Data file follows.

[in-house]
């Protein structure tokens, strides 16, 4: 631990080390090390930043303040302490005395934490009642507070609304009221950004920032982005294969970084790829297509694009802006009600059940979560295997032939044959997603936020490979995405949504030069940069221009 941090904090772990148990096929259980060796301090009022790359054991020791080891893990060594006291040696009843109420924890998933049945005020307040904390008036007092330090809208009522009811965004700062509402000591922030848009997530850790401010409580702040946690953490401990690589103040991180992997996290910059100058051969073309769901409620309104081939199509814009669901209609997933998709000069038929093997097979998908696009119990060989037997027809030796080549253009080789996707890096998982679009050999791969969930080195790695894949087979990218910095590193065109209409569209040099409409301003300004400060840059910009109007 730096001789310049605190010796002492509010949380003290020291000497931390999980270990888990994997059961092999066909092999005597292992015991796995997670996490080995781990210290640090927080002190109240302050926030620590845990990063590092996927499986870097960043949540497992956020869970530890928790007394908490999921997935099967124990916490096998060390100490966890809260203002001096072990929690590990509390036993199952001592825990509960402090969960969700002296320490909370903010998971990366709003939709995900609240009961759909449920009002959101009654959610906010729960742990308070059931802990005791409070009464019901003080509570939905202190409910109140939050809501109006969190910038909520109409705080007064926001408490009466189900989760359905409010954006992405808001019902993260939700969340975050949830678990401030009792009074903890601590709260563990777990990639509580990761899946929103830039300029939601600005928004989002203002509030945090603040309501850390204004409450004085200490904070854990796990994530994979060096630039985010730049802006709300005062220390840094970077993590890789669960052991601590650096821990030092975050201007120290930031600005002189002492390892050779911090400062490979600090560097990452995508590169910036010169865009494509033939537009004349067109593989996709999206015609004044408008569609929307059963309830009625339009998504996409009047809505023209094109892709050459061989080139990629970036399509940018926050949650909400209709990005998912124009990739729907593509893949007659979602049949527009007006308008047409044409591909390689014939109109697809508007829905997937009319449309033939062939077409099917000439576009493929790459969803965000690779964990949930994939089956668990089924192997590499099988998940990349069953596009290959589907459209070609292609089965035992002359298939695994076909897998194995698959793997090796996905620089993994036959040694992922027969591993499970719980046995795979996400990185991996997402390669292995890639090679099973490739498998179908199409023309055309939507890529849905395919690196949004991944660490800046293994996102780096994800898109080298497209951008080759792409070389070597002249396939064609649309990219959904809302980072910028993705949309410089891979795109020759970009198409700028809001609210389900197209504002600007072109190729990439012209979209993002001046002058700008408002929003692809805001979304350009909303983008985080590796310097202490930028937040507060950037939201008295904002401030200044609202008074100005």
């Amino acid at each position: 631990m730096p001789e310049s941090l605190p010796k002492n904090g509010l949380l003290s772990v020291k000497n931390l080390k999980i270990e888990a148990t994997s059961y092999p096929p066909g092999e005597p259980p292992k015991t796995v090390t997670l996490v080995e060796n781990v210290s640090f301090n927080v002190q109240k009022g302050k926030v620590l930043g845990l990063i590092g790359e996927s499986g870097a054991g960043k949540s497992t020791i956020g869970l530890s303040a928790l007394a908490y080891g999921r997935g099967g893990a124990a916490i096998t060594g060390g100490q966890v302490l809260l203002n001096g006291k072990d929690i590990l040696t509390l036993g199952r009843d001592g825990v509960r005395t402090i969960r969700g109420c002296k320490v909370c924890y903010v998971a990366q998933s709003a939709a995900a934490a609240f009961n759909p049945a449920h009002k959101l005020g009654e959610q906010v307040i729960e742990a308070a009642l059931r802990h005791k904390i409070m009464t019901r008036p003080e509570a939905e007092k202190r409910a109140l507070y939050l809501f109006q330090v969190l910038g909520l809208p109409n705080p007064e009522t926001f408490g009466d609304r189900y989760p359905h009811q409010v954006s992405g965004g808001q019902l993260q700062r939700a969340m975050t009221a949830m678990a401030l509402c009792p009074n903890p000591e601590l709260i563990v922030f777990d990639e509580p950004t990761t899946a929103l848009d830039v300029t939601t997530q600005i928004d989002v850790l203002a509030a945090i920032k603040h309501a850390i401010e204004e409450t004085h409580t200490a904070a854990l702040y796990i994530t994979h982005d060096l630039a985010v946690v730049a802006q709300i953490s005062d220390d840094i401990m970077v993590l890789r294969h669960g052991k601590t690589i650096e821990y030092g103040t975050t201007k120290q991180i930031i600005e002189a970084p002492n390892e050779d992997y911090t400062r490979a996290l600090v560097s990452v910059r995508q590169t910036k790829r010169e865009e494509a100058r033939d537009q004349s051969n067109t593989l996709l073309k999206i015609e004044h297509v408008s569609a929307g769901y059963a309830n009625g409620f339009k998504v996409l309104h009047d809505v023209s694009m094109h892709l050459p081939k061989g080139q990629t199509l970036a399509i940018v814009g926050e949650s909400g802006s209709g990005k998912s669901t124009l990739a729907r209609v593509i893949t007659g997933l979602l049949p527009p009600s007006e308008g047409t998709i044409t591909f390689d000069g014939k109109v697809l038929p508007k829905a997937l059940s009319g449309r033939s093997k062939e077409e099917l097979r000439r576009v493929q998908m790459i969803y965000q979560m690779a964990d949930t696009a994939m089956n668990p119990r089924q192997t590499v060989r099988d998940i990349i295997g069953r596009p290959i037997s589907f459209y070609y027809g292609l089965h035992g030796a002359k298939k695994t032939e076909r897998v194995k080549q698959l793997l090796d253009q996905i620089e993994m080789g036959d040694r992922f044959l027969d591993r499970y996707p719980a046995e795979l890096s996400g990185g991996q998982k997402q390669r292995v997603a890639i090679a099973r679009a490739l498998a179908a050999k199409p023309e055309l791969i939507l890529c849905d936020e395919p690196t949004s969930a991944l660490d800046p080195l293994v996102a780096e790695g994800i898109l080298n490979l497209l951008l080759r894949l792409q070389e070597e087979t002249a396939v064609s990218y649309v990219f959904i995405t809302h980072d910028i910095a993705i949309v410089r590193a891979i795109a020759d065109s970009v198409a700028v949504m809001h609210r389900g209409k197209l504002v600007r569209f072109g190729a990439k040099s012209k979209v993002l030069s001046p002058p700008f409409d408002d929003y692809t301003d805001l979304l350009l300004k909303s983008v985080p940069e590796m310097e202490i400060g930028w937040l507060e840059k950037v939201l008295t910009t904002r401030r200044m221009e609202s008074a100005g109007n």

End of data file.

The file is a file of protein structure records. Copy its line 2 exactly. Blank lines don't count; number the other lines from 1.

């Protein structure tokens, strides 16, 4: 631990080390090390930043303040302490005395934490009642507070609304009221950004920032982005294969970084790829297509694009802006009600059940979560295997032939044959997603936020490979995405949504030069940069221009 941090904090772990148990096929259980060796301090009022790359054991020791080891893990060594006291040696009843109420924890998933049945005020307040904390008036007092330090809208009522009811965004700062509402000591922030848009997530850790401010409580702040946690953490401990690589103040991180992997996290910059100058051969073309769901409620309104081939199509814009669901209609997933998709000069038929093997097979998908696009119990060989037997027809030796080549253009080789996707890096998982679009050999791969969930080195790695894949087979990218910095590193065109209409569209040099409409301003300004400060840059910009109007 730096001789310049605190010796002492509010949380003290020291000497931390999980270990888990994997059961092999066909092999005597292992015991796995997670996490080995781990210290640090927080002190109240302050926030620590845990990063590092996927499986870097960043949540497992956020869970530890928790007394908490999921997935099967124990916490096998060390100490966890809260203002001096072990929690590990509390036993199952001592825990509960402090969960969700002296320490909370903010998971990366709003939709995900609240009961759909449920009002959101009654959610906010729960742990308070059931802990005791409070009464019901003080509570939905202190409910109140939050809501109006969190910038909520109409705080007064926001408490009466189900989760359905409010954006992405808001019902993260939700969340975050949830678990401030009792009074903890601590709260563990777990990639509580990761899946929103830039300029939601600005928004989002203002509030945090603040309501850390204004409450004085200490904070854990796990994530994979060096630039985010730049802006709300005062220390840094970077993590890789669960052991601590650096821990030092975050201007120290930031600005002189002492390892050779911090400062490979600090560097990452995508590169910036010169865009494509033939537009004349067109593989996709999206015609004044408008569609929307059963309830009625339009998504996409009047809505023209094109892709050459061989080139990629970036399509940018926050949650909400209709990005998912124009990739729907593509893949007659979602049949527009007006308008047409044409591909390689014939109109697809508007829905997937009319449309033939062939077409099917000439576009493929790459969803965000690779964990949930994939089956668990089924192997590499099988998940990349069953596009290959589907459209070609292609089965035992002359298939695994076909897998194995698959793997090796996905620089993994036959040694992922027969591993499970719980046995795979996400990185991996997402390669292995890639090679099973490739498998179908199409023309055309939507890529849905395919690196949004991944660490800046293994996102780096994800898109080298497209951008080759792409070389070597002249396939064609649309990219959904809302980072910028993705949309410089891979795109020759970009198409700028809001609210389900197209504002600007072109190729990439012209979209993002001046002058700008408002929003692809805001979304350009909303983008985080590796310097202490930028937040507060950037939201008295904002401030200044609202008074100005």